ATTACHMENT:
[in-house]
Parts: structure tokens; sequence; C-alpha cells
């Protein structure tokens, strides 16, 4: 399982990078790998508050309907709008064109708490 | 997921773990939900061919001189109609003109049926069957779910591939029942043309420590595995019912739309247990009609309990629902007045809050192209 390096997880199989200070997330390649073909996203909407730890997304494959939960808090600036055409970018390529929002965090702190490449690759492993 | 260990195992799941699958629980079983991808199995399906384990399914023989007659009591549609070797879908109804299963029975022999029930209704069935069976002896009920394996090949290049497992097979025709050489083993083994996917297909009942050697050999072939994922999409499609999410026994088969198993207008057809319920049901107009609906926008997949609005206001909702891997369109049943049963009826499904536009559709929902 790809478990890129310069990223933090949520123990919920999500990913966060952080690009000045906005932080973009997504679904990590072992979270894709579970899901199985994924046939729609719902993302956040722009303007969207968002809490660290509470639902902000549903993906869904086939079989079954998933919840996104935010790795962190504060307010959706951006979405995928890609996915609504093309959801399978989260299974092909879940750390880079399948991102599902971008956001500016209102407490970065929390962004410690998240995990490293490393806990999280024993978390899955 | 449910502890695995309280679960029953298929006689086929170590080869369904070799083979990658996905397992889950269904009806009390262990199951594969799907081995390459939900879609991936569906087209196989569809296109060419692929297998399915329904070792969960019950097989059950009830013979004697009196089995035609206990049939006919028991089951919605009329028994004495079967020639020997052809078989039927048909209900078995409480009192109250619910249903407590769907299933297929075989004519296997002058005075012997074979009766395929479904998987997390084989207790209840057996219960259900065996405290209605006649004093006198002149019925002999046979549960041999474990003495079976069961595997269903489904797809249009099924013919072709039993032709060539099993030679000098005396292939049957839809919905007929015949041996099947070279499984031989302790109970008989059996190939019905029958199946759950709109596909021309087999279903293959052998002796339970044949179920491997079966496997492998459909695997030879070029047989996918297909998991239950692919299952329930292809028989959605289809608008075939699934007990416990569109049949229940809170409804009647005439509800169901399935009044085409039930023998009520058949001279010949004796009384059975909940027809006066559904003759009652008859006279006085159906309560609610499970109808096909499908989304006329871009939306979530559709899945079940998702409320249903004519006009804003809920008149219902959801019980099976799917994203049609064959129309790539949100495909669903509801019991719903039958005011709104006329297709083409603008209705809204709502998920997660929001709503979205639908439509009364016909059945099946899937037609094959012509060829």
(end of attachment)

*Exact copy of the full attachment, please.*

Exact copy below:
[in-house]
Parts: structure tokens; sequence; C-alpha cells
């Protein structure tokens, strides 16, 4: 399982990078790998508050309907709008064109708490 | 997921773990939900061919001189109609003109049926069957779910591939029942043309420590595995019912739309247990009609309990629902007045809050192209 390096997880199989200070997330390649073909996203909407730890997304494959939960808090600036055409970018390529929002965090702190490449690759492993 | 260990195992799941699958629980079983991808199995399906384990399914023989007659009591549609070797879908109804299963029975022999029930209704069935069976002896009920394996090949290049497992097979025709050489083993083994996917297909009942050697050999072939994922999409499609999410026994088969198993207008057809319920049901107009609906926008997949609005206001909702891997369109049943049963009826499904536009559709929902 790809478990890129310069990223933090949520123990919920999500990913966060952080690009000045906005932080973009997504679904990590072992979270894709579970899901199985994924046939729609719902993302956040722009303007969207968002809490660290509470639902902000549903993906869904086939079989079954998933919840996104935010790795962190504060307010959706951006979405995928890609996915609504093309959801399978989260299974092909879940750390880079399948991102599902971008956001500016209102407490970065929390962004410690998240995990490293490393806990999280024993978390899955 | 449910502890695995309280679960029953298929006689086929170590080869369904070799083979990658996905397992889950269904009806009390262990199951594969799907081995390459939900879609991936569906087209196989569809296109060419692929297998399915329904070792969960019950097989059950009830013979004697009196089995035609206990049939006919028991089951919605009329028994004495079967020639020997052809078989039927048909209900078995409480009192109250619910249903407590769907299933297929075989004519296997002058005075012997074979009766395929479904998987997390084989207790209840057996219960259900065996405290209605006649004093006198002149019925002999046979549960041999474990003495079976069961595997269903489904797809249009099924013919072709039993032709060539099993030679000098005396292939049957839809919905007929015949041996099947070279499984031989302790109970008989059996190939019905029958199946759950709109596909021309087999279903293959052998002796339970044949179920491997079966496997492998459909695997030879070029047989996918297909998991239950692919299952329930292809028989959605289809608008075939699934007990416990569109049949229940809170409804009647005439509800169901399935009044085409039930023998009520058949001279010949004796009384059975909940027809006066559904003759009652008859006279006085159906309560609610499970109808096909499908989304006329871009939306979530559709899945079940998702409320249903004519006009804003809920008149219902959801019980099976799917994203049609064959129309790539949100495909669903509801019991719903039958005011709104006329297709083409603008209705809204709502998920997660929001709503979205639908439509009364016909059945099946899937037609094959012509060829």